Formation of Solar and Extrasolar Giant Planets by Core-Nucleated Accretion
The objective of the proposed research is the improvement of the understanding of gas giant planet formation through the Core-Nucleated Accretion model, based on constraints derived from solar and extrasolar planet observations. More specifically, we will determine:
(1) the physical conditions in a protoplanetary disk that may lead to the formation of gas giant planets;
(2) the effects of planetary migration on realistic planet formation models, when disk evolution is taken into account;
(3) the luminosities and other observable properties of giant planets formed through core-nucleated accretion, which will help the characterization of young planet candidates detected via imaging techniques;
(4) the thermal conditions in the regions of regular satellite formation around Solar System giant planets; (5) constraints on the initial orbital radii of the four giant planets in the Solar System.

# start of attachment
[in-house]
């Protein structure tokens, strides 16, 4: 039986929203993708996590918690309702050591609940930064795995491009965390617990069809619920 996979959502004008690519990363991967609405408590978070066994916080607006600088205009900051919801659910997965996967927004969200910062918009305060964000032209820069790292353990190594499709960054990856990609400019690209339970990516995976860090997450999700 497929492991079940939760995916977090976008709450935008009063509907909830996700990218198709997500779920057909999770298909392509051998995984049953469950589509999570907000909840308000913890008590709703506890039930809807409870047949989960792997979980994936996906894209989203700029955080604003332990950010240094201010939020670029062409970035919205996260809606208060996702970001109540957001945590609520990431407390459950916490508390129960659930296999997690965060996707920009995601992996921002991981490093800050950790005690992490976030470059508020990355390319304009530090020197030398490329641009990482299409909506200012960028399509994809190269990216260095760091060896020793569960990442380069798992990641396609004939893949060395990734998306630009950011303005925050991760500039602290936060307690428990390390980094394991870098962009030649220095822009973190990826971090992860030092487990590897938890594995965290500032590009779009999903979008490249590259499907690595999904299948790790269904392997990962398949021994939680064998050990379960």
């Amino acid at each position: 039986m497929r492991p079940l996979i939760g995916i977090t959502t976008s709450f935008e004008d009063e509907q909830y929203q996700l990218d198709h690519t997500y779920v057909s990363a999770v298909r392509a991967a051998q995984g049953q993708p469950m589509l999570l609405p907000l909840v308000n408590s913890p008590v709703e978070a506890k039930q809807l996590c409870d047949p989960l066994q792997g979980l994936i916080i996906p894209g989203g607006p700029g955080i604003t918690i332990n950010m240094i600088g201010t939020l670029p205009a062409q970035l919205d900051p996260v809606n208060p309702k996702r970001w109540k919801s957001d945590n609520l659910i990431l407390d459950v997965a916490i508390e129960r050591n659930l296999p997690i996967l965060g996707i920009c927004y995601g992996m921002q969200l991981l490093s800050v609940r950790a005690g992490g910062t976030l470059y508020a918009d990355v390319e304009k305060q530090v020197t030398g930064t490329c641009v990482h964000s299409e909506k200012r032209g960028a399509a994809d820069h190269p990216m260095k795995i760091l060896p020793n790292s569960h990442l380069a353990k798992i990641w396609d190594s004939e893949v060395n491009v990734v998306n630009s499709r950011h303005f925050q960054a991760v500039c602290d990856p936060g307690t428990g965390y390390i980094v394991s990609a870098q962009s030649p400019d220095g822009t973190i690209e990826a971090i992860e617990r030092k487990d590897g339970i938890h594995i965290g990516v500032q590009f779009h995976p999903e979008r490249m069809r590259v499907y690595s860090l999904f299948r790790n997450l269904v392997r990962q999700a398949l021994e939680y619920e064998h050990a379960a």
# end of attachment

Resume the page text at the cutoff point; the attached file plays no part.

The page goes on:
We will pursue these objectives mainly by means of numerical modeling. A number of state-of-the-art codes will be employed to model in detail different processes at various stages of the planet’s growth. (1) A multi-zone solids’ accretion code will be used to model formation of the solid core. This approach will allow us to account, among other effects, for the orbital spacing of potential competing cores. (2) A planet formation code that includes a large number of physical effects will be used to model the planet evolution until gas accretion ends. The code computes the thermal structure of the envelope, taking into account the energy deposited by accreted solids. The opacity of dust grains is computed in a new and self-consistent fashion that accounts for coagulation and settling of dust grains in the envelope. Therefore, we will be able to obtain more accurate estimates of the time scales for the accumulation of the envelope and the onset of runaway gas accretion. (3) A 3-D high-resolution, hydrodynamics code will provide gas accretion rates during runaway gas growth, when a giant planet rapidly grows in mass, acquiring most of its gas contents. During this phase, tidal interactions with the protoplanetary disk are no longer negligible and, in fact, they will limit the gas accretion rate onto the planet. 3-D calculations will also provide density distributions of torques that will be used to model planetary migration under a range of protoplanetary disk conditions, by combining results from the planet formation code and 1-D disk evolution code. The 3-D code will also be used to study the thermal conditions in protosatellite disks and the evolution of multiple giant planets in a protoplanetary disk. (4) A non-gray atmosphere code will model the isolation phase of a giant planet, when planet evolves at a constant mass by cooling and contracting. These calculations will allow us to predict observables of young giant planets that will aid in the interpretation of directly imaged planetary mass objects and permit more conservative determinations of the masses assigned to young planetary candidates. The significance of this work rests on its potential to deliver a framework for the interpretation of the observations of solar and extrasolar giant planets.